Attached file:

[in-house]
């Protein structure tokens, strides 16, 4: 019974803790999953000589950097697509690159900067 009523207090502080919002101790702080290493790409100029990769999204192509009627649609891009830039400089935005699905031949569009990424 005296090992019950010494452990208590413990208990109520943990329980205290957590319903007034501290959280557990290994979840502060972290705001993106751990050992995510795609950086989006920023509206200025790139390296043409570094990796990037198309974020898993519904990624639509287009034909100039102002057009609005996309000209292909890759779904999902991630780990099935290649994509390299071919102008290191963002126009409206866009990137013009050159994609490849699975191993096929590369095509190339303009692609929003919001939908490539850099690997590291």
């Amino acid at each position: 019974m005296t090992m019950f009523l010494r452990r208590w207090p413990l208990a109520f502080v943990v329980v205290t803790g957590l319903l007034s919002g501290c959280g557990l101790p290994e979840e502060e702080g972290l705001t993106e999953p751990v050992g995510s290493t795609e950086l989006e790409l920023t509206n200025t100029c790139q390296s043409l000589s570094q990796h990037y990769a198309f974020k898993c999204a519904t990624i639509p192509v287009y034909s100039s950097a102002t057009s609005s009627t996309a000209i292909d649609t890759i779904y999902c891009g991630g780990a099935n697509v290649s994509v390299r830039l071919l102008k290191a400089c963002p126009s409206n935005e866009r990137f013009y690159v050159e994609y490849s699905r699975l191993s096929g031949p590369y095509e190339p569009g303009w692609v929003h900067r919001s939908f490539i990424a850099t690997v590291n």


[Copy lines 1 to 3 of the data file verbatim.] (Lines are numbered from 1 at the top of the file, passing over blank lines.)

[in-house]
């Protein structure tokens, strides 16, 4: 019974803790999953000589950097697509690159900067 009523207090502080919002101790702080290493790409100029990769999204192509009627649609891009830039400089935005699905031949569009990424 005296090992019950010494452990208590413990208990109520943990329980205290957590319903007034501290959280557990290994979840502060972290705001993106751990050992995510795609950086989006920023509206200025790139390296043409570094990796990037198309974020898993519904990624639509287009034909100039102002057009609005996309000209292909890759779904999902991630780990099935290649994509390299071919102008290191963002126009409206866009990137013009050159994609490849699975191993096929590369095509190339303009692609929003919001939908490539850099690997590291």
């Amino acid at each position: 019974m005296t090992m019950f009523l010494r452990r208590w207090p413990l208990a109520f502080v943990v329980v205290t803790g957590l319903l007034s919002g501290c959280g557990l101790p290994e979840e502060e702080g972290l705001t993106e999953p751990v050992g995510s290493t795609e950086l989006e790409l920023t509206n200025t100029c790139q390296s043409l000589s570094q990796h990037y990769a198309f974020k898993c999204a519904t990624i639509p192509v287009y034909s100039s950097a102002t057009s609005s009627t996309a000209i292909d649609t890759i779904y999902c891009g991630g780990a099935n697509v290649s994509v390299r830039l071919l102008k290191a400089c963002p126009s409206n935005e866009r990137f013009y690159v050159e994609y490849s699905r699975l191993s096929g031949p590369y095509e190339p569009g303009w692609v929003h900067r919001s939908f490539i990424a850099t690997v590291n």